I have seen several companies that started new projects and thinking that they will get it right this time, they started writing a big number of tests to cover the functionality of the application. After a while, a new feature got added and several existing tests needed to change in order to make them pass again. Then another new feature was added and more tests needed to be updated. Soon the amount of effort spent refactoring/fixing the existing tests was actually larger than the time needed to implement the feature itself.
In such situations, several developers just accept defeat. They declare software tests a waste of time and abandon completely the existing test suite in order to focus fully on new features. In some extreme scenarios some changes might even be held back because of the amount of tests that break.
The problem here is of course the bad quality of tests. Tests that need to be refactored all the time suffer from tight coupling with the main code. Unfortunately, you need some basic testing experience to understand which tests are written in this “wrong” way.
Having to change a big number of existing tests when a new feature is introduced shows the symptom. The actual problem is that tests were instructed to verify internal implementation which is always a recipe for disaster. There are several software testing resources online that attempt to explain this concept, but very few of them show some solid examples.
I promised in the beginning of this article that I will not speak about a particular programming language and I intend to keep that promise. In this section the illustrations show the data structure of your favorite programming language. Think of them as structs/objects/classes that contain fields/values.
Let’s say that the customer object in an e-shop application is the following:
Tight coupling of tests
The customer type has only two values where 0 means “guest user” and 1 means “registered user”. Developers look at the object and write 10 unit tests that verify various cases of guests users and 10 cases of registered user. And when I say “verify” I mean that tests are looking at this particular field in this particular object.
Time passes by and business decides that a new customer type with value 2 is needed for affiliates. Developers add 10 more tests that deal with affiliates. Finally another type of user called “premium customer” is added and developers add 10 more tests.
At this point, we have 40 tests in 4 categories that all look at this particular field. (These numbers are imaginary. This contrived example exists only for demonstration purposes. In a real project you might have 10 interconnected fields within 6 nested objects and 200 tests).
Tight coupling of tests example
If you are a seasoned developer you can always imagine what happens next. New requirements come that say:
For registered users, their email should also be stored For affiliate users, their company should also be stored Premium users can now gather reward points. The customer object now changes as below:
Tight coupling of tests broken
You now have 4 objects connected with foreign keys and all 40 tests are instantly broken because the field they were checking no longer exists.
Of course in this trivial example one could simply keep the existing field to not break backwards compatibility with tests. In a real application this is not always possible. Sometimes backwards compatibility might essentially mean that you need to keep both old and new code (before/after the new feature) resulting in a huge bloat. Also notice that having to keep old code around just to make unit tests pass is a huge anti-pattern on its own.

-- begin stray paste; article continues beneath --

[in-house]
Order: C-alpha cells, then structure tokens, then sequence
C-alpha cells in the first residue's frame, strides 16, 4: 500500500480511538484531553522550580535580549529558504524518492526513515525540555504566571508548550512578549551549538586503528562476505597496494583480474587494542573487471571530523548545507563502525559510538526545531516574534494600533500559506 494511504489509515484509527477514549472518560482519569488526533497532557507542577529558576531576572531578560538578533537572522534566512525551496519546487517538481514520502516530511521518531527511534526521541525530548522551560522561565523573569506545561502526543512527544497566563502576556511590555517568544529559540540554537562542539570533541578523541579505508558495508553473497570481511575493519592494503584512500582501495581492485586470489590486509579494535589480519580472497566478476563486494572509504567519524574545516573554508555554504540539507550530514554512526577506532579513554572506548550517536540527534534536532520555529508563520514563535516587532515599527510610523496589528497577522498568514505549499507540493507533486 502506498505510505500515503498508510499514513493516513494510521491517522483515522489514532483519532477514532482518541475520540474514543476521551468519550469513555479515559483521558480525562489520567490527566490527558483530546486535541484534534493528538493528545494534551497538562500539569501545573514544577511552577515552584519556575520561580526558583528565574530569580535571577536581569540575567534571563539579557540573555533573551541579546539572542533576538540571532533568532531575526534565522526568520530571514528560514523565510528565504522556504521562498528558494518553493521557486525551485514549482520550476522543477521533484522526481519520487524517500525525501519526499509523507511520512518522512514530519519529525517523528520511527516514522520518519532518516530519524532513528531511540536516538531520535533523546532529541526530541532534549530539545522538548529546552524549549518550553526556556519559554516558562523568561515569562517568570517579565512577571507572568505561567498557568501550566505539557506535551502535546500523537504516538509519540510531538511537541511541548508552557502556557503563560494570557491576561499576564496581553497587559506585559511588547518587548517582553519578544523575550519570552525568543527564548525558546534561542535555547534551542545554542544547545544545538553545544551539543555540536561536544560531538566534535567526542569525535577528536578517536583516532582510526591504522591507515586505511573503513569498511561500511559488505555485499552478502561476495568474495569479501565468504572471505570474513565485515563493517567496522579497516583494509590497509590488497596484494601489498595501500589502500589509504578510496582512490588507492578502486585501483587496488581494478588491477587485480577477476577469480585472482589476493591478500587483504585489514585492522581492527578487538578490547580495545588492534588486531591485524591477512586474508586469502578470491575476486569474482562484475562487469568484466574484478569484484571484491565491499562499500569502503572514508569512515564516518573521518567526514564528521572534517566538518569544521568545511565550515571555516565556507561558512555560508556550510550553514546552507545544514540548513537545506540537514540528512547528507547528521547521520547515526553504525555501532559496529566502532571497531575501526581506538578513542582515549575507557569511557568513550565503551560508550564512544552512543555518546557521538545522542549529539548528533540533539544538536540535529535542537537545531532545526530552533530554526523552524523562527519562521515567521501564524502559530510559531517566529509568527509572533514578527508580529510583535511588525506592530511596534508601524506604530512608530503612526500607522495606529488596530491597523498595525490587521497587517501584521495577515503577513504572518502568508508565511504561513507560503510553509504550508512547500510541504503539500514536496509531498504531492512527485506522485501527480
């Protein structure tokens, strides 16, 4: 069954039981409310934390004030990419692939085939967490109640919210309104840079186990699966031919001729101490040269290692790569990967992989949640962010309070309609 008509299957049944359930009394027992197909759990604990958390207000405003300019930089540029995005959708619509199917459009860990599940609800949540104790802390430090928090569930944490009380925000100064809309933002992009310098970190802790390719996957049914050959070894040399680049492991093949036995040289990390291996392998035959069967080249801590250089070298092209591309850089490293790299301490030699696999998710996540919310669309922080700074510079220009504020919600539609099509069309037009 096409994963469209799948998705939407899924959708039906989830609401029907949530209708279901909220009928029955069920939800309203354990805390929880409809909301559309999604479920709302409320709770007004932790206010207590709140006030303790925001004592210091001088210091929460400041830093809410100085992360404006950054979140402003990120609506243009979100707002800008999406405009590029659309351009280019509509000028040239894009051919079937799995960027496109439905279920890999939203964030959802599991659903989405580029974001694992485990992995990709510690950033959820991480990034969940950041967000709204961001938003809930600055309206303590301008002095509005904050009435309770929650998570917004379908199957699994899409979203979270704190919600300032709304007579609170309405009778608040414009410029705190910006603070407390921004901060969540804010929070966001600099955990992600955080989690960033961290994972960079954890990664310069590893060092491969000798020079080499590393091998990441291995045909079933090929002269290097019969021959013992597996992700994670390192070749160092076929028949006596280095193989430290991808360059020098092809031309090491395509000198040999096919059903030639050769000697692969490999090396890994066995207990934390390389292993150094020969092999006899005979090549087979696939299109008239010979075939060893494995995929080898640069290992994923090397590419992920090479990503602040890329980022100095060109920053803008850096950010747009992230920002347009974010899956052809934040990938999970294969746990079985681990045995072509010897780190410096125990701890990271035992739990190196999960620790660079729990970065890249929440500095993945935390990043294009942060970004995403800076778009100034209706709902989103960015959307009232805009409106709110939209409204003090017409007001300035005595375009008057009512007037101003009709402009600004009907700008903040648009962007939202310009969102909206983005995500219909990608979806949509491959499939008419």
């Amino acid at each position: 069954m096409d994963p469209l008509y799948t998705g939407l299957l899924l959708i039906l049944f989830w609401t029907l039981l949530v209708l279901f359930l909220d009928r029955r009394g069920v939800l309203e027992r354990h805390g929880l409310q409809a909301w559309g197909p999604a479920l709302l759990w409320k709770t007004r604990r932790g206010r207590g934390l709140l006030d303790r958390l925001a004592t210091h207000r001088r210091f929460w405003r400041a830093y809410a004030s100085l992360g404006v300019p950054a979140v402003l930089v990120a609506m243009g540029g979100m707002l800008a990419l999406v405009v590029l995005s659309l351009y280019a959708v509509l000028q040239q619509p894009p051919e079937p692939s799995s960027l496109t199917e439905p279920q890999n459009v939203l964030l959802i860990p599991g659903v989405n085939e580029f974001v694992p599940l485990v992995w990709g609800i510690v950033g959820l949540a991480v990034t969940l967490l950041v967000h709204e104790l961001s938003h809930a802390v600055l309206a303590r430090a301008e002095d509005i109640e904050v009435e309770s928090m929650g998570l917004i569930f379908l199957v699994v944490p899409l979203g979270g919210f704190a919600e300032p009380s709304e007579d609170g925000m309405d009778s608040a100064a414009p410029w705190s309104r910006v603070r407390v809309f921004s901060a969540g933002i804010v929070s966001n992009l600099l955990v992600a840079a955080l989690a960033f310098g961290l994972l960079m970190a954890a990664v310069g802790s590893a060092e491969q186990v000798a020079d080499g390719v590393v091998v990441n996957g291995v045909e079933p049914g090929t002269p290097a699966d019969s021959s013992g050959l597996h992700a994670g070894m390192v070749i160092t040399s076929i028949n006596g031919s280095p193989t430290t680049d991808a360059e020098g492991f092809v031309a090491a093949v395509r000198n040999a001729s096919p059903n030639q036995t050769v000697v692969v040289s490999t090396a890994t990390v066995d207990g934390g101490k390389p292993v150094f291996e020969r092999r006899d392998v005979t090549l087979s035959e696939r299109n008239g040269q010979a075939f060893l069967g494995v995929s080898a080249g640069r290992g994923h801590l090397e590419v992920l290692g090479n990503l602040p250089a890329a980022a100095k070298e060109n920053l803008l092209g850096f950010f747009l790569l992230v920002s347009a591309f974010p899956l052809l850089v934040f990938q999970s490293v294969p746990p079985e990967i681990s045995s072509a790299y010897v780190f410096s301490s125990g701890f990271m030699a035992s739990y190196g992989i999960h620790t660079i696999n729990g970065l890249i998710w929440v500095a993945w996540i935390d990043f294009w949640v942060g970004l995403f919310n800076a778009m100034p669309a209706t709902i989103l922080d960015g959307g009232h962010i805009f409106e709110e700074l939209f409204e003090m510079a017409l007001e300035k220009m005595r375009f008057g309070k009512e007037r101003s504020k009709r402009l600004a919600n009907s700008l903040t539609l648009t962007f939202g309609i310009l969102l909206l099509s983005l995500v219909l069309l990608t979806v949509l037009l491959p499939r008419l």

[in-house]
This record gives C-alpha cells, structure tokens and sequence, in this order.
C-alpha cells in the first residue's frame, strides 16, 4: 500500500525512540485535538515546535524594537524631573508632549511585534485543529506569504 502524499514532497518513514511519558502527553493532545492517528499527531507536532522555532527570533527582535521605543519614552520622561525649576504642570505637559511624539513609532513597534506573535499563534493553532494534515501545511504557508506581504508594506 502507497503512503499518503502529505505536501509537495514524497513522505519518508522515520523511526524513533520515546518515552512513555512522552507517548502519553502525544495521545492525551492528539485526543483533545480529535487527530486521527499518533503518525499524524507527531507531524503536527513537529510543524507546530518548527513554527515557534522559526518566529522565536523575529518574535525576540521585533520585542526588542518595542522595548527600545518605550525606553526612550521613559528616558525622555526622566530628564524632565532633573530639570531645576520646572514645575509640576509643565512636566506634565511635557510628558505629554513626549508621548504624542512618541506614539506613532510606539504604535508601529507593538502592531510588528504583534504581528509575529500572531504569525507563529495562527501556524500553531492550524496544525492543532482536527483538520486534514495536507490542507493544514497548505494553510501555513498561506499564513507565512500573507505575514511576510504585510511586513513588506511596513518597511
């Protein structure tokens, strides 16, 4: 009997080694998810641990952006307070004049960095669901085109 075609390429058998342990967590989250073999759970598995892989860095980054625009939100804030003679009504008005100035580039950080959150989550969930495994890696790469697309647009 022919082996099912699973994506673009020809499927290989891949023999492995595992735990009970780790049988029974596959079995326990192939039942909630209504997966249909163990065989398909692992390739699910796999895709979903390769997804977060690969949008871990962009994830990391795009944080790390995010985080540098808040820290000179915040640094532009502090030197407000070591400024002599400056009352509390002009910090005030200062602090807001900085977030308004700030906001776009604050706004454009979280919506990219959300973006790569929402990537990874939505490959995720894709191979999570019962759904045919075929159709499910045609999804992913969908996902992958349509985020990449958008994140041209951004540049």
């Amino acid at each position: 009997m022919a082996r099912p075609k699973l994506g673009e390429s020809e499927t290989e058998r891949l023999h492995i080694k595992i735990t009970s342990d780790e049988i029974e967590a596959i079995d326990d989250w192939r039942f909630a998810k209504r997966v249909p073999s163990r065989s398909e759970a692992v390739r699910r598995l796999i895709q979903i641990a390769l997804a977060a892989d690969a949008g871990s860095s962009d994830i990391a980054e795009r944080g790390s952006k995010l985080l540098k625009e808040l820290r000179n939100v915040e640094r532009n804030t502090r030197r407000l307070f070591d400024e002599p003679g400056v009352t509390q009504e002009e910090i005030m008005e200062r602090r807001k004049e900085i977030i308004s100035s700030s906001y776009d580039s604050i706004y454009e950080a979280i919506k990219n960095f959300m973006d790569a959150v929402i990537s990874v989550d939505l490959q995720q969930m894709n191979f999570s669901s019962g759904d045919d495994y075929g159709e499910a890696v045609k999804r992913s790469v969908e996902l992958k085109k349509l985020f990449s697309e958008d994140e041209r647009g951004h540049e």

In a real application when this happens, developers ask from management some extra time to fix the tests. Project managers then declare that unit testing is a waste of time because they seem to hinder new features. The whole team then abandons the test suite by quickly disabling the failing tests.
The big problem here is not testing, but instead the way the tests were constructed. Instead of testing internal implementation they should instead expected behavior. In our simple example instead of testing directly the internal structure of the customer they should instead check the exact business requirement of each case. Here is how these same tests should be handled instead.
Tests that test behavior
The tests do not really care about the internal structure of the customer object. They only care about its interactions with other objects/methods/functions. The other objects/method/functions should be mocked when needed on a case to case basis. Notice that each type of tests directly maps to a business need rather than a technical implementation (which is always a good practice.)
If the internal implementation of the Customer object changes, the verification code of the tests remains the same. The only thing that might change is the setup code for each test, which should be centralized in a single helper function called createSampleCustomer() or something similar (more on this in AntiPattern 9)
Of course in theory it is possible for the verified objects themselves to change. In practice it is not realistic for changes to happen at loginAsGuest() and register() and showAffiliateSales() and getPremiumDiscount() at the same time. In a realistic scenario you would have to refactor 10 tests instead of 40.
In summary, if you find yourself continuously fixing existing tests as you add new features, it means that your tests are tightly coupled to internal implementation.